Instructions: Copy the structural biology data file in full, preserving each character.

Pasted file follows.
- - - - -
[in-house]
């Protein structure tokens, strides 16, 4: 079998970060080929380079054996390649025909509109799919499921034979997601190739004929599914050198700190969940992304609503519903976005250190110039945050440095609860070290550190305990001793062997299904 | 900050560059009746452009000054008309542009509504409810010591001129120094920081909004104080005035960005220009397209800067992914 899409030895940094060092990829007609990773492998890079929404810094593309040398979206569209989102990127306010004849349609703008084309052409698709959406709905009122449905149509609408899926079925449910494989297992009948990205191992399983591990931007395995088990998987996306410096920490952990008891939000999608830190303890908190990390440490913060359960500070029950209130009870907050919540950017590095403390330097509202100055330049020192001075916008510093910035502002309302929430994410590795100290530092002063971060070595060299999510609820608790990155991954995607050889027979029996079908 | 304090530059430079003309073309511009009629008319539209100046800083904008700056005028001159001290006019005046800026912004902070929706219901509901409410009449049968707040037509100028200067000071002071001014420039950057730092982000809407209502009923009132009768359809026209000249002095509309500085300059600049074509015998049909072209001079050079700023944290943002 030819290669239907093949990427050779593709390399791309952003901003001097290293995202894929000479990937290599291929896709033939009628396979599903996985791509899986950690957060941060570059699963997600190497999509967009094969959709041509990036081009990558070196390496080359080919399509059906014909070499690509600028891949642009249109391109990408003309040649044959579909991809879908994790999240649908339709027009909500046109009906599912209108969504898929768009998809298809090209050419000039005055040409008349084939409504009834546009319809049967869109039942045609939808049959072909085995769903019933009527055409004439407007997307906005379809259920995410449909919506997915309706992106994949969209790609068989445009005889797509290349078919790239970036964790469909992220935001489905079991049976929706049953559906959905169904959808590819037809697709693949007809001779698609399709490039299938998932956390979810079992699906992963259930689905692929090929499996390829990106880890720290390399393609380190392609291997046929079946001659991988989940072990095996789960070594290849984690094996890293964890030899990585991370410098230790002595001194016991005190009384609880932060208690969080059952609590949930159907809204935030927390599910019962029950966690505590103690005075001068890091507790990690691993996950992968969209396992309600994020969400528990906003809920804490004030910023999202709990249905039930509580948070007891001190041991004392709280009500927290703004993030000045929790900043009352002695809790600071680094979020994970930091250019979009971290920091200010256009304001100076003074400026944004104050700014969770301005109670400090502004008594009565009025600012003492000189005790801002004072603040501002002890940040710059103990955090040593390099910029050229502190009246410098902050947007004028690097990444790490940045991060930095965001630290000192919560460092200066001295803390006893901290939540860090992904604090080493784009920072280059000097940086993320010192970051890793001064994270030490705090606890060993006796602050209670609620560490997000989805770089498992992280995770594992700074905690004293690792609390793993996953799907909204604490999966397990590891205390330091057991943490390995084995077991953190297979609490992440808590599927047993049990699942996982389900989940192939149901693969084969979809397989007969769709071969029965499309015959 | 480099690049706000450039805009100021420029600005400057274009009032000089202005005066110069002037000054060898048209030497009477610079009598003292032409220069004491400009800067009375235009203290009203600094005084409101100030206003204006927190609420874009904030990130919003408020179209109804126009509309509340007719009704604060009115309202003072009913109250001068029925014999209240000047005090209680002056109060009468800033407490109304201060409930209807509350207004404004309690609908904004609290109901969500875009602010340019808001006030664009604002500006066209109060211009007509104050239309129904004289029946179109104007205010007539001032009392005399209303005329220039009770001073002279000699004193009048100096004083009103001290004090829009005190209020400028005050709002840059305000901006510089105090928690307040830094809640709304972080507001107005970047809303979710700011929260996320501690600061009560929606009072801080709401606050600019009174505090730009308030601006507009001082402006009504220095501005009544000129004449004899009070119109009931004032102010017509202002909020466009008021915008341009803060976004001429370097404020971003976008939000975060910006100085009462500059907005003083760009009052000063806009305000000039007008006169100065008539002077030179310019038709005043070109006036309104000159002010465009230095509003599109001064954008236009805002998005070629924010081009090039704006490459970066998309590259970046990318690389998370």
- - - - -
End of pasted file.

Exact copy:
[in-house]
């Protein structure tokens, strides 16, 4: 079998970060080929380079054996390649025909509109799919499921034979997601190739004929599914050198700190969940992304609503519903976005250190110039945050440095609860070290550190305990001793062997299904 | 900050560059009746452009000054008309542009509504409810010591001129120094920081909004104080005035960005220009397209800067992914 899409030895940094060092990829007609990773492998890079929404810094593309040398979206569209989102990127306010004849349609703008084309052409698709959406709905009122449905149509609408899926079925449910494989297992009948990205191992399983591990931007395995088990998987996306410096920490952990008891939000999608830190303890908190990390440490913060359960500070029950209130009870907050919540950017590095403390330097509202100055330049020192001075916008510093910035502002309302929430994410590795100290530092002063971060070595060299999510609820608790990155991954995607050889027979029996079908 | 304090530059430079003309073309511009009629008319539209100046800083904008700056005028001159001290006019005046800026912004902070929706219901509901409410009449049968707040037509100028200067000071002071001014420039950057730092982000809407209502009923009132009768359809026209000249002095509309500085300059600049074509015998049909072209001079050079700023944290943002 030819290669239907093949990427050779593709390399791309952003901003001097290293995202894929000479990937290599291929896709033939009628396979599903996985791509899986950690957060941060570059699963997600190497999509967009094969959709041509990036081009990558070196390496080359080919399509059906014909070499690509600028891949642009249109391109990408003309040649044959579909991809879908994790999240649908339709027009909500046109009906599912209108969504898929768009998809298809090209050419000039005055040409008349084939409504009834546009319809049967869109039942045609939808049959072909085995769903019933009527055409004439407007997307906005379809259920995410449909919506997915309706992106994949969209790609068989445009005889797509290349078919790239970036964790469909992220935001489905079991049976929706049953559906959905169904959808590819037809697709693949007809001779698609399709490039299938998932956390979810079992699906992963259930689905692929090929499996390829990106880890720290390399393609380190392609291997046929079946001659991988989940072990095996789960070594290849984690094996890293964890030899990585991370410098230790002595001194016991005190009384609880932060208690969080059952609590949930159907809204935030927390599910019962029950966690505590103690005075001068890091507790990690691993996950992968969209396992309600994020969400528990906003809920804490004030910023999202709990249905039930509580948070007891001190041991004392709280009500927290703004993030000045929790900043009352002695809790600071680094979020994970930091250019979009971290920091200010256009304001100076003074400026944004104050700014969770301005109670400090502004008594009565009025600012003492000189005790801002004072603040501002002890940040710059103990955090040593390099910029050229502190009246410098902050947007004028690097990444790490940045991060930095965001630290000192919560460092200066001295803390006893901290939540860090992904604090080493784009920072280059000097940086993320010192970051890793001064994270030490705090606890060993006796602050209670609620560490997000989805770089498992992280995770594992700074905690004293690792609390793993996953799907909204604490999966397990590891205390330091057991943490390995084995077991953190297979609490992440808590599927047993049990699942996982389900989940192939149901693969084969979809397989007969769709071969029965499309015959 | 480099690049706000450039805009100021420029600005400057274009009032000089202005005066110069002037000054060898048209030497009477610079009598003292032409220069004491400009800067009375235009203290009203600094005084409101100030206003204006927190609420874009904030990130919003408020179209109804126009509309509340007719009704604060009115309202003072009913109250001068029925014999209240000047005090209680002056109060009468800033407490109304201060409930209807509350207004404004309690609908904004609290109901969500875009602010340019808001006030664009604002500006066209109060211009007509104050239309129904004289029946179109104007205010007539001032009392005399209303005329220039009770001073002279000699004193009048100096004083009103001290004090829009005190209020400028005050709002840059305000901006510089105090928690307040830094809640709304972080507001107005970047809303979710700011929260996320501690600061009560929606009072801080709401606050600019009174505090730009308030601006507009001082402006009504220095501005009544000129004449004899009070119109009931004032102010017509202002909020466009008021915008341009803060976004001429370097404020971003976008939000975060910006100085009462500059907005003083760009009052000063806009305000000039007008006169100065008539002077030179310019038709005043070109006036309104000159002010465009230095509003599109001064954008236009805002998005070629924010081009090039704006490459970066998309590259970046990318690389998370």